Horrifying funeral home allegations prompt bill that would give Colorado regulators more power to inspect

Bill inspired by criminal allegations against former Lake County coroner, owners of Sunset Mesa funeral home

Sam Tabachnik
The Denver Post
Rick Neuendorf, 63, with a portrait of his wife Cherrie, who was 67 when she died Dec. 11, 2013, poses for a portrait outside his home on Oct. 24, 2018, in Montrose. Rick and his daughter, Chrissy Hartman, are part of a group fighting to find the locations of their loved ones’ remains that were sold by Megan Hess of Sunset Mesa Funeral Directors & Donor Services in Montrose, Colorado. Cherrie’s entire body was sold then shipped right after her open casket funeral, the FBI told him. Unfortunately at this time, the family does not know where the remains were sent.
Joe Amon/The Denver Post

With a federal trial looming for two Western Slope women accused of selling body parts around the world without families’ consent, Colorado lawmakers are looking to bring state inspection of funeral homes up to speed to prevent such alleged atrocities from happening again.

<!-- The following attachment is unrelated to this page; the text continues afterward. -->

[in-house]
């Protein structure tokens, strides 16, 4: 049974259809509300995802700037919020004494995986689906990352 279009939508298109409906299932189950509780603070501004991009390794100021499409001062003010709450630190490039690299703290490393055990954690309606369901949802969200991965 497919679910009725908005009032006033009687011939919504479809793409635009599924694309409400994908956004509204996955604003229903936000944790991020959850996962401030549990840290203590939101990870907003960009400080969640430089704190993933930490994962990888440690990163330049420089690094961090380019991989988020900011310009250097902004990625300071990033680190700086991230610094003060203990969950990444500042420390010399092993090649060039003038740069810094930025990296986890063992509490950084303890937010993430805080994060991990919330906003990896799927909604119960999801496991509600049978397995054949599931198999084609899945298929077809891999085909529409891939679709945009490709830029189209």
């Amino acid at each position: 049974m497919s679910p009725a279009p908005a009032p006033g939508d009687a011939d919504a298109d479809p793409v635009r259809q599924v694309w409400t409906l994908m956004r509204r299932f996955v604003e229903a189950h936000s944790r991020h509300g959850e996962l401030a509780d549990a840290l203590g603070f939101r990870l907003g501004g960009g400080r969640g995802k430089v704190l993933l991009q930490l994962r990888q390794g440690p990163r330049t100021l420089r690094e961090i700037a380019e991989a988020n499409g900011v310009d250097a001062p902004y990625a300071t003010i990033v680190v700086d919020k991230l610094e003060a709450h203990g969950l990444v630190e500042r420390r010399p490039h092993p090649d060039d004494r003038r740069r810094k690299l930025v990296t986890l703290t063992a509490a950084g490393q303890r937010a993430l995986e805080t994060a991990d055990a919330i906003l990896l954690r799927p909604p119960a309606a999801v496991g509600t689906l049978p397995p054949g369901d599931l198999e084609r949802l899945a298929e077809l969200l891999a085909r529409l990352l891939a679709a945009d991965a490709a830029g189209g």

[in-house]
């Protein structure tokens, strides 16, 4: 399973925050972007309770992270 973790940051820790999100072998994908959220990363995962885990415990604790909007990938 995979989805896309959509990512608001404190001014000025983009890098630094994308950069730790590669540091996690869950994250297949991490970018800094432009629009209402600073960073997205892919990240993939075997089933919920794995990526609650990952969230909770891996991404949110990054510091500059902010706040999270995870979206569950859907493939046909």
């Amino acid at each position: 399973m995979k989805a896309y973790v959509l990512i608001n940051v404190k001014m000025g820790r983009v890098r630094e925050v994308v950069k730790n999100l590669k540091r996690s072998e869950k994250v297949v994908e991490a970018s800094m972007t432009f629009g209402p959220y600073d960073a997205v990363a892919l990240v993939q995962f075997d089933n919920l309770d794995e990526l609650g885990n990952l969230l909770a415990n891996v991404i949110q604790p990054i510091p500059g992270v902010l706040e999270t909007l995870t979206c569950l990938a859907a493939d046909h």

HB22-1073 would allow the Colorado Department of Regulatory Agencies to inspect funeral homes and crematories if the agency receives a complaint about the business. Currently, the department has no authority to inspect these businesses without the consent of an owner.

The bill has been shaped by two horrifying stories of alleged funeral home malpractice in Colorado, prompting lawmakers in their jurisdictions to take action.

At the Sunset Mesa Funeral Directors in Montrose, owners Megan Hess and her mother Shirley Koch allegedly deceived hundreds of families by giving them fake ashes or cremated remains that belonged to other people while discretely selling bodies snd body parts without telling loved ones.

Read more via The Denver Post.

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